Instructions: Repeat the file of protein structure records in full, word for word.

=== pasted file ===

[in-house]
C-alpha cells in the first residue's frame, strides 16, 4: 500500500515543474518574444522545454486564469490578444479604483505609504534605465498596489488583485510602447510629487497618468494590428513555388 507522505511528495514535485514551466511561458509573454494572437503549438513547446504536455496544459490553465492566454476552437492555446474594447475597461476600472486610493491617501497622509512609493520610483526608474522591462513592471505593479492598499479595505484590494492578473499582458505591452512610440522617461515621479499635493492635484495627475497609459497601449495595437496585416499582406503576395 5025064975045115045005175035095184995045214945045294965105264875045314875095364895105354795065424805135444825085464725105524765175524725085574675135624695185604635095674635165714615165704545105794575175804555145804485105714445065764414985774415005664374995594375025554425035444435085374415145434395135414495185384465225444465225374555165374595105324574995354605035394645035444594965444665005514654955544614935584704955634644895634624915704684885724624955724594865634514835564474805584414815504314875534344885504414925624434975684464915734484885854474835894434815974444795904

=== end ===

[in-house]
C-alpha cells in the first residue's frame, strides 16, 4: 500500500515543474518574444522545454486564469490578444479604483505609504534605465498596489488583485510602447510629487497618468494590428513555388 507522505511528495514535485514551466511561458509573454494572437503549438513547446504536455496544459490553465492566454476552437492555446474594447475597461476600472486610493491617501497622509512609493520610483526608474522591462513592471505593479492598499479595505484590494492578473499582458505591452512610440522617461515621479499635493492635484495627475497609459497601449495595437496585416499582406503576395 5025064975045115045005175035095184995045214945045294965105264875045314875095364895105354795065424805135444825085464725105524765175524725085574675135624695185604635095674635165714615165704545105794575175804555145804485105714445065764414985774415005664374995594375025554425035444435085374415145434395135414495185384465225444465225374555165374595105324574995354605035394645035444594965444665005514654955544614935584704955634644895634624915704684885724624955724594865634514835564474805584414815504314875534344885504414925624434975684464915734484885854474835894434815974444795904